Jun 14, 2021

Mood lighting for your TV: Govee Flow Pro light bars

Ever since I saw the Philips Hue HDMI sync demo 6 months ago, I've been wanting to buy them for my TV. However, at $150 for the light bars (which I actually have) and $250 for the HMDI Sync kit, they're a bit much.
Since then a few alternatives came to market but none are good enough, until Govee released the Flow Pro Light bar kit. However, it was unavailable for a while and still a bit expensive so I waited.

Well, yesterday I came across an awesome deal where these can be had for $34! I couldn't pass up such a deal so I bought one.

Thanks to the magic of Prime shipping, I got it today. Yay!

Quick review

  • No HDMI pass-through so you don't lose any function between your source and display. With pass-through solutions, you can lose advanced functions such as HDR and HDMI 2.1. Without those, you might as well stick to a 2018 TV. No lighting effect system is worth losing those features.
  • Much cheaper price. At around $64, this kit is about 1/6th the price of a comparable Hue Play + HDMI Sync box.
  • Amazing customizations. There are 6 individually controlled segments per bar for a total of 12. You can also control brightness for each section independently.
  • Music modes are awesome. The best I've seen in any LED products thus far.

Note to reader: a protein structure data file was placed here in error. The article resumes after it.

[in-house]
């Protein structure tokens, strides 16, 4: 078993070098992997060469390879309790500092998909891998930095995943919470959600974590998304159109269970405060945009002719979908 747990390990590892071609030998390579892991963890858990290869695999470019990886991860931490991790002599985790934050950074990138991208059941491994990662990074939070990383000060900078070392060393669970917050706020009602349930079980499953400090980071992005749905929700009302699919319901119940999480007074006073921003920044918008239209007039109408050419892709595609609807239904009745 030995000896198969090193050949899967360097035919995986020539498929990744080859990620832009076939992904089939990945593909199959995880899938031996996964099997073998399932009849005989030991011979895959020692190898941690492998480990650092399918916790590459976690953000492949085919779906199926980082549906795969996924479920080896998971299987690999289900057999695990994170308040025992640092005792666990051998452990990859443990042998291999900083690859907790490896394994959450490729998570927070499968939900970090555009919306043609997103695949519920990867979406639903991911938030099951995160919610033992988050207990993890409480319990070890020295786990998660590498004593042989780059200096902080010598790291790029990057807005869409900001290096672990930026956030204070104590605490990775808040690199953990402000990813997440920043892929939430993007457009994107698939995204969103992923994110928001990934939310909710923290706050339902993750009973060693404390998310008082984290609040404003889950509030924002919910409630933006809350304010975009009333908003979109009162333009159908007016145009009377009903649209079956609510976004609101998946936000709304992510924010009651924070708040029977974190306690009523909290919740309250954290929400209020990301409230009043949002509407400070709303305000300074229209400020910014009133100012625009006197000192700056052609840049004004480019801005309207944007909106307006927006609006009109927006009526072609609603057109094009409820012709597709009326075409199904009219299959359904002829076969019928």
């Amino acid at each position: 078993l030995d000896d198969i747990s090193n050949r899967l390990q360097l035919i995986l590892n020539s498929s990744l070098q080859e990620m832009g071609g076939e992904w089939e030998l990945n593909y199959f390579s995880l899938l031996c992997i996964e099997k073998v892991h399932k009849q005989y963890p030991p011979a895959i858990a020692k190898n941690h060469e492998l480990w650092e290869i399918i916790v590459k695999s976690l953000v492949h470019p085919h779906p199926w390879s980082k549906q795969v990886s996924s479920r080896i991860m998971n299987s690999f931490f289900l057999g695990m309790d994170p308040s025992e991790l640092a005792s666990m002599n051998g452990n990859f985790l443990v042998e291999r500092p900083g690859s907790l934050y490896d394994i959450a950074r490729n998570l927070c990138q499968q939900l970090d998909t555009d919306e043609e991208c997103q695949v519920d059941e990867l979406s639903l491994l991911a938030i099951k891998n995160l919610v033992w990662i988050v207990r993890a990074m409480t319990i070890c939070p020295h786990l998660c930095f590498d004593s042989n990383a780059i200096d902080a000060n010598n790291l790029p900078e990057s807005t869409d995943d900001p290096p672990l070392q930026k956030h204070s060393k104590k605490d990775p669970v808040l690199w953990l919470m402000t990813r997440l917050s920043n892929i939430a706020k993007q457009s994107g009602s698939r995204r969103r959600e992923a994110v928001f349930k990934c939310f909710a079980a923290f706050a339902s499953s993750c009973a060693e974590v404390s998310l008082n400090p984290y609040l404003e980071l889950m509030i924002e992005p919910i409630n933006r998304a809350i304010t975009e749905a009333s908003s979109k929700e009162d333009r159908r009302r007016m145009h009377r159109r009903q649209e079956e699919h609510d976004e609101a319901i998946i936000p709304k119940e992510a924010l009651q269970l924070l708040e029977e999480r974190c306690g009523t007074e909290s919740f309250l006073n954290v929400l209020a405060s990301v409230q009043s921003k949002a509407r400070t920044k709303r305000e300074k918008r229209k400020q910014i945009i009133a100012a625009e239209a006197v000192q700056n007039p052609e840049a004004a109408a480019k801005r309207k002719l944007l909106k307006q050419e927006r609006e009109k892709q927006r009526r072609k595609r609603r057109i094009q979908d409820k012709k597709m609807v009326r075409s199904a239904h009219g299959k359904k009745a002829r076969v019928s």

• Slight input lag (i.e. display shows blue half a second before light shows blue). Although the latest firmware update greatly improves this area, it's still there. Best mode is to use game + split screen.
  • Some inaccurate color detection. That camera gets it right most of the times but sometimes, it misses. Not too bad though. Accuracy improves alot after I calibrated the set using the included 8 orange squares.
  • This is a nitpick but, 2 bars aren't enough to properly light a 65" TV. I'd like to see them add an extension kit for 2 more bars via a USB Y-cable. I'm sure it can be done.
  • I wish the lights auto turn off after 3 mins of detecting only black screen (i.e. screen off). As is, I have to manually turn it off after use. Annoying.

Overall rating: 9/10
This kit gave me exactly what I wanted ever since I bought my OLED TV: a dynamic background lighting system to match its beautiful pictures. The more I use this system, the more I appreciate how it subtly extends and complements the picture shown. It's a definite improvement on an already amazing home theater experience.